October 22, 2021

Report: “Federal Circuit Hammers Government on Use of PACER Fees”

From Bloomberg Law:

A Federal Circuit panel pressed a Justice Department attorney on how the U.S. government spends fees it collects through its electronic federal court record system during argument in a case over whether the charges are too high.

Three nonprofits are arguing in the case before the U.S. Court of Appeals for the Federal Circuit that fees the Administrative Office of the U.S. Courts charges for the Public Access to Court Records (PACER) violate federal law because they’re higher than what’s needed to operate the system.

The government argues that the law doesn’t put such strict limits on how it uses the money, but the judges appeared to reject that broad reading of the statute.

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From The Washington Post

A key legal question for the court is how to interpret a 2002 change in the law that permits the judiciary to charge “reasonable fees” for electronic access to records “only to the extent necessary.” The law allows PACER fees to “reimburse expenses incurred in providing these services.”

Judge Todd M. Hughes said the language is “hard to parse” and not a “model of clarity.” He asked the attorney for the nonprofits whether the fees could cover the underlying cost of maintaining the infrastructure of the online database.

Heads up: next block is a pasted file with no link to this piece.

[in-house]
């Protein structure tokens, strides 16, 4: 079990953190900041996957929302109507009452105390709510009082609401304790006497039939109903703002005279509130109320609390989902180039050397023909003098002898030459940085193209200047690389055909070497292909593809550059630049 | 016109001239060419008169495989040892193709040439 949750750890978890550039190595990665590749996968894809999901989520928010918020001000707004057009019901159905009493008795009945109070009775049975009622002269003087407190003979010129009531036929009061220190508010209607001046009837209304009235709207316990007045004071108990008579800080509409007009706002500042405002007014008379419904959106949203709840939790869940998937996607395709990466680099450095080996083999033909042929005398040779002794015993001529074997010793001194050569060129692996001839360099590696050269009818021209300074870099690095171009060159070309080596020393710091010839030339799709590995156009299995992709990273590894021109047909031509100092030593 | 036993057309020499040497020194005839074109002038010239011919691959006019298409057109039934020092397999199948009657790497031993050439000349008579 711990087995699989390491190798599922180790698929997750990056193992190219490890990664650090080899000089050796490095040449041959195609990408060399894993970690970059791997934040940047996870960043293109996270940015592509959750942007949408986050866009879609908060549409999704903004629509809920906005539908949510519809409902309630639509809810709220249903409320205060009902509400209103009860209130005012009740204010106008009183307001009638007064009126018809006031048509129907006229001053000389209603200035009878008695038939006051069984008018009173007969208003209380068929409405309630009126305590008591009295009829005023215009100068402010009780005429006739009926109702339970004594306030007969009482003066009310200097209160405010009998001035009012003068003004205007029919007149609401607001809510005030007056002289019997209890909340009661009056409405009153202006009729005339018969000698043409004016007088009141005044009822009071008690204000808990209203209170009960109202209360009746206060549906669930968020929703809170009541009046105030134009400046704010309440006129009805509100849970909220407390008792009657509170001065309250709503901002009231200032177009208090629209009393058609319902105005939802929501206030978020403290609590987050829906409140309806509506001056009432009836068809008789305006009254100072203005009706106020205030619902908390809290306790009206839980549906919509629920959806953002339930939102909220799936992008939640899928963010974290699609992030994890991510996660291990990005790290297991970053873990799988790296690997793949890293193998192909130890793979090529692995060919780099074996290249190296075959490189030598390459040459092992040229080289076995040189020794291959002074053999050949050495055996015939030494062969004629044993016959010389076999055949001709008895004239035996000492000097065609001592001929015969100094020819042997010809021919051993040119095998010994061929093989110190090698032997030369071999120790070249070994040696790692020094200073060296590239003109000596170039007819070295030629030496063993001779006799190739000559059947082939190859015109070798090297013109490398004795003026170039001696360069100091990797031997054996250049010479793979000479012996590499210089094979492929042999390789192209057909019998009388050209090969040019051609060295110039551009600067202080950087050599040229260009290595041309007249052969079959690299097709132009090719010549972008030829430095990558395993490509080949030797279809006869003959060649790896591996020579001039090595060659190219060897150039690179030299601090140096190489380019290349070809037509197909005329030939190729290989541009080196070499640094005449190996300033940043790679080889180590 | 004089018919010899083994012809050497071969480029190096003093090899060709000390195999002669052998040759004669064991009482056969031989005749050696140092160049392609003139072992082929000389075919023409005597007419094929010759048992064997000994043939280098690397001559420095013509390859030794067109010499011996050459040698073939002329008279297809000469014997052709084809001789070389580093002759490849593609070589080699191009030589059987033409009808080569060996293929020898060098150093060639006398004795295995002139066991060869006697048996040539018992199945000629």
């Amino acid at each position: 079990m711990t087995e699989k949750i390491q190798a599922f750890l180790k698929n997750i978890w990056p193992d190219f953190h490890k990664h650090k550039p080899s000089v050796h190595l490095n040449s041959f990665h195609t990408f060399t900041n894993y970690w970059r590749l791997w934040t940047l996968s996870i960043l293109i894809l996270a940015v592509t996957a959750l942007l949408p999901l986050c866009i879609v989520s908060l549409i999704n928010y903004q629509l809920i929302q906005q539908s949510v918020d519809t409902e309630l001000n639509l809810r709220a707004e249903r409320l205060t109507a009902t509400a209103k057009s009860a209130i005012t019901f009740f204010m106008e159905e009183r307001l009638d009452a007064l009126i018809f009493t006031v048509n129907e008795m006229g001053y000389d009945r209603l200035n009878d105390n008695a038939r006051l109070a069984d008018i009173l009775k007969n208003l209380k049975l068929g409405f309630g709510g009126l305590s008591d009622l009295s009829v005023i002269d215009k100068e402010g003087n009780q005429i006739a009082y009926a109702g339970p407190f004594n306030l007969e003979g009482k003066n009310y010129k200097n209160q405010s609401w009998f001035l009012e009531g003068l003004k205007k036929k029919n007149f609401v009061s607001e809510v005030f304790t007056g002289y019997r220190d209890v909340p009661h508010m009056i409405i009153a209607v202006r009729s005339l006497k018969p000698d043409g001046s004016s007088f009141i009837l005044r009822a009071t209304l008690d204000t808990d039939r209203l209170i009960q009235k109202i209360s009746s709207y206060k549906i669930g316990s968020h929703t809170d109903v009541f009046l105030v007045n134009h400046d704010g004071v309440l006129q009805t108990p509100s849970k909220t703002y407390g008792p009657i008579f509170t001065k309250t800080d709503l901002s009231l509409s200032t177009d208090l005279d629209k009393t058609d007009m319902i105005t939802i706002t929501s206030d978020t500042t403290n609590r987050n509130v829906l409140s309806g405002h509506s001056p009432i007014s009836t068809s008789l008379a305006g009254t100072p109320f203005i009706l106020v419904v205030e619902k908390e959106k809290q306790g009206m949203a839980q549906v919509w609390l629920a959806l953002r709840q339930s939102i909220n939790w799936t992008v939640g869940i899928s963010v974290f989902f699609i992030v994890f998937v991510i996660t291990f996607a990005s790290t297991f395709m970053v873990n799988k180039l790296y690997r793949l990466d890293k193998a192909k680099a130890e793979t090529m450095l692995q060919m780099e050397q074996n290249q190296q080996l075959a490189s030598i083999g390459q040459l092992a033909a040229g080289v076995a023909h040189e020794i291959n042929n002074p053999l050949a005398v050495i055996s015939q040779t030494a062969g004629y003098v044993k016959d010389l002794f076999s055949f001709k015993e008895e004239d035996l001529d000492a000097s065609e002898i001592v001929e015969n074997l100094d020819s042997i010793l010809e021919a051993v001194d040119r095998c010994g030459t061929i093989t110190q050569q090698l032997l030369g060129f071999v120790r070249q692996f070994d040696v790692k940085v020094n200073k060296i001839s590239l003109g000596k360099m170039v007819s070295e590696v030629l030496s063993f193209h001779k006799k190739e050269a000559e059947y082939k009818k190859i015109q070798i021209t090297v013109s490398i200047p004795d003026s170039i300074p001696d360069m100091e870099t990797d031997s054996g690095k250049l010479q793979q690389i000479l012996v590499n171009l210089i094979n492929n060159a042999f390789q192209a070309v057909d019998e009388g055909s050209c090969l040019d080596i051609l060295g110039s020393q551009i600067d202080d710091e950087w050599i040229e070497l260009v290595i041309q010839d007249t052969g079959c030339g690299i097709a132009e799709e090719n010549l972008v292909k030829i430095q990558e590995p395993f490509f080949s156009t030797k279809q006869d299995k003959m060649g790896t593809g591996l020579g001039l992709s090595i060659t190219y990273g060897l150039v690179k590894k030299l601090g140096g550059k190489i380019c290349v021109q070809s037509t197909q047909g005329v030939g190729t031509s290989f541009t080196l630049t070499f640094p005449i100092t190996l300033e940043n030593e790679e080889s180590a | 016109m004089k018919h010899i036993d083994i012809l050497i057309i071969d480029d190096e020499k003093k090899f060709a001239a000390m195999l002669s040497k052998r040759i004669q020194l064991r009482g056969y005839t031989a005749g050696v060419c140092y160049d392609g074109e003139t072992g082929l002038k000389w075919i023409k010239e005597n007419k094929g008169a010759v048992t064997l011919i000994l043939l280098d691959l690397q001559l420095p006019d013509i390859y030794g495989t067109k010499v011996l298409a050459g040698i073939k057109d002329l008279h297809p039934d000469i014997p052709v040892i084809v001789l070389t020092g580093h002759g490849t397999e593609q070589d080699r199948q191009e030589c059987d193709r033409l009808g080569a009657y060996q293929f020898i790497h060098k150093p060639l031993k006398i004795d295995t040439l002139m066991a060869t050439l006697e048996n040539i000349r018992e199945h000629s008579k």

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Among those backing the nonprofits’ call to limit fees is the Reporters Committee for Freedom of the Press and more than two dozen media organizations, including the New York Times, Politico and BuzzFeed. Most news organizations are not eligible for a fee waiver.

Learn More, Read the Complete Article

See Also: Statement from Fix the Court

About Gary Price

Gary Price (gprice@mediasourceinc.com) is a librarian, writer, consultant, and frequent conference speaker based in the Washington D.C. metro area. Before launching INFOdocket, Price and Shirl Kennedy were the founders and senior editors at ResourceShelf and DocuTicker for 10 years. From 2006-2009 he was Director of Online Information Services at Ask.com, and is currently a contributing editor at Search Engine Land.

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